2D 2014: What do you want to read?

Library Stacks by JanneM, via Flickr
Library Stacks by JanneM, via Flickr

Ladies and Gents,

Please turn in all of your Macbeth books to Mr. Lamon.

Starting Monday, we will dedicate ourselves to a conversation-based tasks designed to help you improve your communication skills. Today, however, you will choose the text you wish to read for our novel study. We will officially begin our novel study after we complete the conversation tasks; on Monday, we will briefly discuss the approach we will use for our novel study.

Your first choice is To Kill a Mockingbird, a truly remarkable novel that is widely considered one of the best novels ever written. It features numerous memorable characters (including Atticus Finch, one of my favourite literary characters of all time). Set in the Southern United States in the 1930s, To Kill a Mockingbird explores themes like the loss of innocence, the impact of racism of self and society, and the importance of walking in someone else’s shoes. It is, in a word, brilliant.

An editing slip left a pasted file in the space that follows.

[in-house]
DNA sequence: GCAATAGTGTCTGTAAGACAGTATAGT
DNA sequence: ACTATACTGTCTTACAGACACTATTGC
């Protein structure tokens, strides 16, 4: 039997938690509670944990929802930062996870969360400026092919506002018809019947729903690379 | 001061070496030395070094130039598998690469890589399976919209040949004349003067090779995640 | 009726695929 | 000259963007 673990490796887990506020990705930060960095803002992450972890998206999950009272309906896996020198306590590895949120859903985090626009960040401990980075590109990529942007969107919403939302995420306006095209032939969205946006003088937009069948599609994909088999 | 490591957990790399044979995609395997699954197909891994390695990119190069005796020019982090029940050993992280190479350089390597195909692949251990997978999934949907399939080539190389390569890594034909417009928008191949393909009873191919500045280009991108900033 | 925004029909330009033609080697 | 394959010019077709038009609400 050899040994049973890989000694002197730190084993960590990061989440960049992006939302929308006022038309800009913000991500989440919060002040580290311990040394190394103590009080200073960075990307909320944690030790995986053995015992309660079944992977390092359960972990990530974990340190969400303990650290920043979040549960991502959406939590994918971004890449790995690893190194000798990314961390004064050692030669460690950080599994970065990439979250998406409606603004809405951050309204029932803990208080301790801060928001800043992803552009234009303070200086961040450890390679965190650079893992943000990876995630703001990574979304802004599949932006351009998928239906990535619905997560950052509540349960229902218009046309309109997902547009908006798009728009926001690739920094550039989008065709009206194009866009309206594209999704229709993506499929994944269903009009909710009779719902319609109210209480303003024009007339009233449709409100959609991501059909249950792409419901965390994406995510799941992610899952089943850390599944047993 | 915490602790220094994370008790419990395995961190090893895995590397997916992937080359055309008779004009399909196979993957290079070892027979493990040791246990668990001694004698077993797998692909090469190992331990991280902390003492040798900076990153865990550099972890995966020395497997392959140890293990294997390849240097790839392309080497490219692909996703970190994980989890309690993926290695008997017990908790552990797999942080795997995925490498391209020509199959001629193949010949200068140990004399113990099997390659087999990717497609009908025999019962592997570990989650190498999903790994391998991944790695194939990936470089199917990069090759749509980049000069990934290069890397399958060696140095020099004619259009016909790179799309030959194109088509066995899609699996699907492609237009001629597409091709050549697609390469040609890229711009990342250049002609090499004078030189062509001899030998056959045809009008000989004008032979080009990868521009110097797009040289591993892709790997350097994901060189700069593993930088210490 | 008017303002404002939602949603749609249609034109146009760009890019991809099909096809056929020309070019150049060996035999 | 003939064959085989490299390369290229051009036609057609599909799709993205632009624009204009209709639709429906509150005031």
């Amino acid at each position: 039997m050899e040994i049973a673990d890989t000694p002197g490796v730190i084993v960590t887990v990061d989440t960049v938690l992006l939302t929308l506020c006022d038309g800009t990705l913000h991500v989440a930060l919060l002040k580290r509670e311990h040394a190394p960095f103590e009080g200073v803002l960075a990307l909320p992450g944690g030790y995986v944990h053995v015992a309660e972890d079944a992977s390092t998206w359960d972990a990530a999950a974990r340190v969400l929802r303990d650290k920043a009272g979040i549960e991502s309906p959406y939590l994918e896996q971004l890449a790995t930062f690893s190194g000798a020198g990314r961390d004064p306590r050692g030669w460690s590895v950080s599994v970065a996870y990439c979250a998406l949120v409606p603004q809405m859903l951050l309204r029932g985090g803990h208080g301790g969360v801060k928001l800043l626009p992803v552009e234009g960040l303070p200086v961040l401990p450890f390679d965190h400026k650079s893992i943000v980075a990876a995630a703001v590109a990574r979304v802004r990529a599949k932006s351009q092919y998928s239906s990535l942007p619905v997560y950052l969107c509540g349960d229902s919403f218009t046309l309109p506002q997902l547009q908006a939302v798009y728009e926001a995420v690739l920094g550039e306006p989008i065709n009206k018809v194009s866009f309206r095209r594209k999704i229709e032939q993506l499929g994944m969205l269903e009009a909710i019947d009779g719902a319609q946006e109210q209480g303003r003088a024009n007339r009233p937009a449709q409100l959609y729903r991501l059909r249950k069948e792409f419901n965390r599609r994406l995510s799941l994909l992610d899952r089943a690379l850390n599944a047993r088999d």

Your second choice is A Long Way Gone. This non-fiction work explains how its author, Ishmael Beah, tried desperately to avoid the violence of his homeland, only to be recruited as a boy soldier at thirteen. He was liberated three years later, but Ishmael still had to deal with the memories of violent acts he had witnessed and perpetrated.   A word of warning: A Long Way Gone contains some disturbing references to violence and inhumane practices.

Mr. Lamon will show you the following clips to help you better understand both texts. Once the clips are over, you are invited to explore both texts, and read one of them for the remainder of the class.  Please note that we have fewer copies of a Long Way Gone, so make sure everyone gets a chance to examine it. If we need extra copies of Beah’s work, I will buy some when I have time.

 To Kill a Mockingbird Book Review

Why I Wrote My Book



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